NYC is the birthplace of hip-hop culture and the world’s capital for high fashion. Increasingly, the lines are getting blurred between those two art forms, one of which is extremely accessible to the masses, and the other, well, not so much.
Fashion designer and artist Chris Pin bridges that divide. Pin creates limited edition figures inspired by fashion, art, and music. The Cambodian-American maker specializes in tiny handmade clothing, shoes, and accessories for collectible figures. He is best known for his micro leather sneakers that are exact replicas of the real thing, except one-sixth the size.
Pin opens his sneaker factory/art studio in Queens for bespoke tours upon request. He will take you through how each piece is crafted by hand using laser cutting technology.
Anyone can travel to New York and buy some Air Jordans, but how much cooler to visit an artist’s studio and come back with a teensy pair of collectible Nikes you will have for life?!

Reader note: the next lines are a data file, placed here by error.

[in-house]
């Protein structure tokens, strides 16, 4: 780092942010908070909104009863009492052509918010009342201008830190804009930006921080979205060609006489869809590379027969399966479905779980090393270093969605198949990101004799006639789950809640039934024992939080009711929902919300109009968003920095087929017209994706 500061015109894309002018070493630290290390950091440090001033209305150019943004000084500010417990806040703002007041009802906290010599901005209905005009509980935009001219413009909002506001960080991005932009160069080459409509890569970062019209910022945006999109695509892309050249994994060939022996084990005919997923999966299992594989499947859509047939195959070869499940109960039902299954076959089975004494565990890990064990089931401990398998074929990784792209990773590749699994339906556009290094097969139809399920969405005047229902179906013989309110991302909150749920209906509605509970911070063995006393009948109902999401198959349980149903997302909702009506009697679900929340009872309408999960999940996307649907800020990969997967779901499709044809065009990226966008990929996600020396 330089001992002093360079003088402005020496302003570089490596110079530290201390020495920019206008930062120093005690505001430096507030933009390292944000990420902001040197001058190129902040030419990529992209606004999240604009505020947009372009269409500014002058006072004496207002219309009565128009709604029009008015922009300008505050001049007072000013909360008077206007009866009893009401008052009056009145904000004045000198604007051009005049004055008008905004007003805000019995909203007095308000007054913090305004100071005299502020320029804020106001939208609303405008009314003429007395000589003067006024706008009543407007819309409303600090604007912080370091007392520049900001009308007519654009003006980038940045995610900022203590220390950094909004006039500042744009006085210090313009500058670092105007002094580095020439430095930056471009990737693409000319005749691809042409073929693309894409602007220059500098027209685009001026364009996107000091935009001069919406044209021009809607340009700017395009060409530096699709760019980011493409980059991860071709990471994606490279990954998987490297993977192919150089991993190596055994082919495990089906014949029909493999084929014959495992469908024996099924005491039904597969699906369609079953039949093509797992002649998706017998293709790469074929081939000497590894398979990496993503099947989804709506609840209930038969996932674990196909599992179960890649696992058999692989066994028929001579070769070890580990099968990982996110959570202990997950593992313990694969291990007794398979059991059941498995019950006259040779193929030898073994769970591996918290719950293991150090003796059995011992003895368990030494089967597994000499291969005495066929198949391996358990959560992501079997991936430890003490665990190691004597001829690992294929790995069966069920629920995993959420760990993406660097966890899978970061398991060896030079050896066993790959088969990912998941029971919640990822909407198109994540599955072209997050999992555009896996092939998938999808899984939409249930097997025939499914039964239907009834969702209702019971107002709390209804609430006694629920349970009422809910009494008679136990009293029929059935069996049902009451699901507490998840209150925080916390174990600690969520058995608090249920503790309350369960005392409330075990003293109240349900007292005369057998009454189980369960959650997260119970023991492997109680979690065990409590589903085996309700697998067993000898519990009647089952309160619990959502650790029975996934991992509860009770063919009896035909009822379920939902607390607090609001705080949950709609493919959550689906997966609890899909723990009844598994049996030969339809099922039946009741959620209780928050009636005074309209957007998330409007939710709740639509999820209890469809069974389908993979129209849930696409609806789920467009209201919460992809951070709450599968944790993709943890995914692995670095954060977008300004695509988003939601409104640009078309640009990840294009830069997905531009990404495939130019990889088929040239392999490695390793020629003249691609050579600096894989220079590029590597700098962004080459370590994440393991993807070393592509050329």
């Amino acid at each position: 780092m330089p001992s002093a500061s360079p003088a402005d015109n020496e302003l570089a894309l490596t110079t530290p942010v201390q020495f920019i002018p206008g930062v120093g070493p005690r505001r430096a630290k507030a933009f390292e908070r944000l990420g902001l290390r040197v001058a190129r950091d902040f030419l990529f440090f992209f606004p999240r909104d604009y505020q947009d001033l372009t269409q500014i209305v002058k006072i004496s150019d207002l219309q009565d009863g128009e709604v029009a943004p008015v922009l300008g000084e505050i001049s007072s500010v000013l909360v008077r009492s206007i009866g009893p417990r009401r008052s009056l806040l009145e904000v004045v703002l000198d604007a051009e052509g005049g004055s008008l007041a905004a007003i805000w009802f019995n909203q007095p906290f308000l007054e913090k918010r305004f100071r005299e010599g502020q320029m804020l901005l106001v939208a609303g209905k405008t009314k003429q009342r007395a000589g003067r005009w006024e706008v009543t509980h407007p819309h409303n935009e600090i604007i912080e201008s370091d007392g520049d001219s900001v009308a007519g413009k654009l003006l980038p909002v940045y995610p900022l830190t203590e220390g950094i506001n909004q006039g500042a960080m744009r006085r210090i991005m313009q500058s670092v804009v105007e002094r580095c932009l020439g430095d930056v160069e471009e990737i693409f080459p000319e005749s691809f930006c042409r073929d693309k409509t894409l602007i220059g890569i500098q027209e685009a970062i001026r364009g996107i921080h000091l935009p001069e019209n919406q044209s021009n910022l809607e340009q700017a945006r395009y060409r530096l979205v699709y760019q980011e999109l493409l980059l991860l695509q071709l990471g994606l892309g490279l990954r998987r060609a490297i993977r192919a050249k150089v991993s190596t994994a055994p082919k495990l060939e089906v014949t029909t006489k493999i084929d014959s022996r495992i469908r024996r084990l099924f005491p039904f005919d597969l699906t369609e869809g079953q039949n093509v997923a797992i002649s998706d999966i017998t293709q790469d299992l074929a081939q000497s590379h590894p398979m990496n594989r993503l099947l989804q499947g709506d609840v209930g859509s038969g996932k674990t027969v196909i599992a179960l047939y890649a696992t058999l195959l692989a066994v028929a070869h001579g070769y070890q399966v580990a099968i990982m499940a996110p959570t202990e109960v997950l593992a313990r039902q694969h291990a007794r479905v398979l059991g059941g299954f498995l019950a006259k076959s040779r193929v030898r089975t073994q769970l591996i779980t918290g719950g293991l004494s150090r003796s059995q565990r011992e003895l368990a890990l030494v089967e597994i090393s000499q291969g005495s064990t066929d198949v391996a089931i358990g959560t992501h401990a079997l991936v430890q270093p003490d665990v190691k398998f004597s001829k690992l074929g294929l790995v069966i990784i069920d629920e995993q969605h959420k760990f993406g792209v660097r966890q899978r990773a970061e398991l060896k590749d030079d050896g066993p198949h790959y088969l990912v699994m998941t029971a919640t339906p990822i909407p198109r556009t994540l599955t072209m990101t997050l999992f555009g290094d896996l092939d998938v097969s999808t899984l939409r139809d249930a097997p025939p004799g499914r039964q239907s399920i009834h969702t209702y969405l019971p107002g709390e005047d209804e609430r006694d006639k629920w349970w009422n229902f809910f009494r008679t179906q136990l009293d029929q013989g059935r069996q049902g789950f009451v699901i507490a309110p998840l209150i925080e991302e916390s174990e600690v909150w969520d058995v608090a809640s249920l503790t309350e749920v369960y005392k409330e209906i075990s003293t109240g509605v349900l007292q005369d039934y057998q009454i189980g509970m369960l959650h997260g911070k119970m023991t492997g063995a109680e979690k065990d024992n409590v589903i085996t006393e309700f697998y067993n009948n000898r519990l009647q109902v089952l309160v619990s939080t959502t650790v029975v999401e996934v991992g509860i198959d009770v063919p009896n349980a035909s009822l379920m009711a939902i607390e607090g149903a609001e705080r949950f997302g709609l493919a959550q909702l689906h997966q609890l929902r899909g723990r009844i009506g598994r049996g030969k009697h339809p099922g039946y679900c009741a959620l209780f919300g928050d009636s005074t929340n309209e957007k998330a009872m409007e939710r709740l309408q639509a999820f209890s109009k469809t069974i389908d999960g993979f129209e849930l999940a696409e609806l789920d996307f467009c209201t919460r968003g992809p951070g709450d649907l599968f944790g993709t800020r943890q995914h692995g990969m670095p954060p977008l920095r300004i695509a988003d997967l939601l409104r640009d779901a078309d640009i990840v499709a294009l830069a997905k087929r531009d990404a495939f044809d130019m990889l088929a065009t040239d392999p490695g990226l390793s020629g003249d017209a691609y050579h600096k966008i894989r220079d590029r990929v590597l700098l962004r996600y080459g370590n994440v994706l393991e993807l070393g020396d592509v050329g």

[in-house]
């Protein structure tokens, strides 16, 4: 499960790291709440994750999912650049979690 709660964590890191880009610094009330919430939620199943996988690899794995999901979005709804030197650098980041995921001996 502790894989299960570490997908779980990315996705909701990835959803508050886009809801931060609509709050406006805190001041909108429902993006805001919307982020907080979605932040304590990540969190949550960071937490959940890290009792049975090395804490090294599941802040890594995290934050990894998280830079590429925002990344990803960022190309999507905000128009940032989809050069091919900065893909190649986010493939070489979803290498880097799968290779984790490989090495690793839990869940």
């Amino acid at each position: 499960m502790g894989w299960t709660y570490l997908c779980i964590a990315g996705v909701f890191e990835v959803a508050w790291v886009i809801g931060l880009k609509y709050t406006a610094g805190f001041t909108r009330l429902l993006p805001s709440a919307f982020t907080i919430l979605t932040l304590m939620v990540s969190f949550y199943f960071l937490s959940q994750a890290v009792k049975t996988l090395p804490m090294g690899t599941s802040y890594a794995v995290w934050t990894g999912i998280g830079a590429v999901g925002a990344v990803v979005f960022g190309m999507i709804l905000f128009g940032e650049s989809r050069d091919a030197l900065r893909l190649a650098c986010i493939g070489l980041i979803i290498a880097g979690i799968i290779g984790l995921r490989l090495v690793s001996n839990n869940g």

Panorama of the City
WHERE: Queens Museum, Flushing Meadows Corona Park
NYC is so vast you can’t see the whole thing even if you visit 100 times or stay for an entire year. So, the next best thing is this miniature model of NYC that is geographically correct down to the tiniest detail.
Conceived by urban mastermind Robert Moses for the 1964 World’s Fair, the Panorama is a miraculously scaled cityscape. It took a team of 100 people three years to build the model metropolis, which is built to a scale of 1:1200 where one inch equals 100 feet. The entire island of Manhattan measures 70 x 15 feet. The Empire State Building is a towering 15 inches tall while the Statue of Liberty measures not even 2 inches in height.
Insider Tip: Through the Adopt A Building program, you can “purchase” a tiny building. Your donation gets you a title deed for the property and the warm, fuzzy feeling of knowing you’re supporting the ongoing care of one of NYC’s man-made marvels.
WHERE: Twig Terrariums, Flatbush, Brooklyn
Size: 2 inches (and up)
Twig Terrariums in Brooklyn creates miniature worlds out of moss and tiny figurines. Peer into one of their glass jars, though, and you might find a thumbnail-size mobster beating a snitch to death with a baseball bat.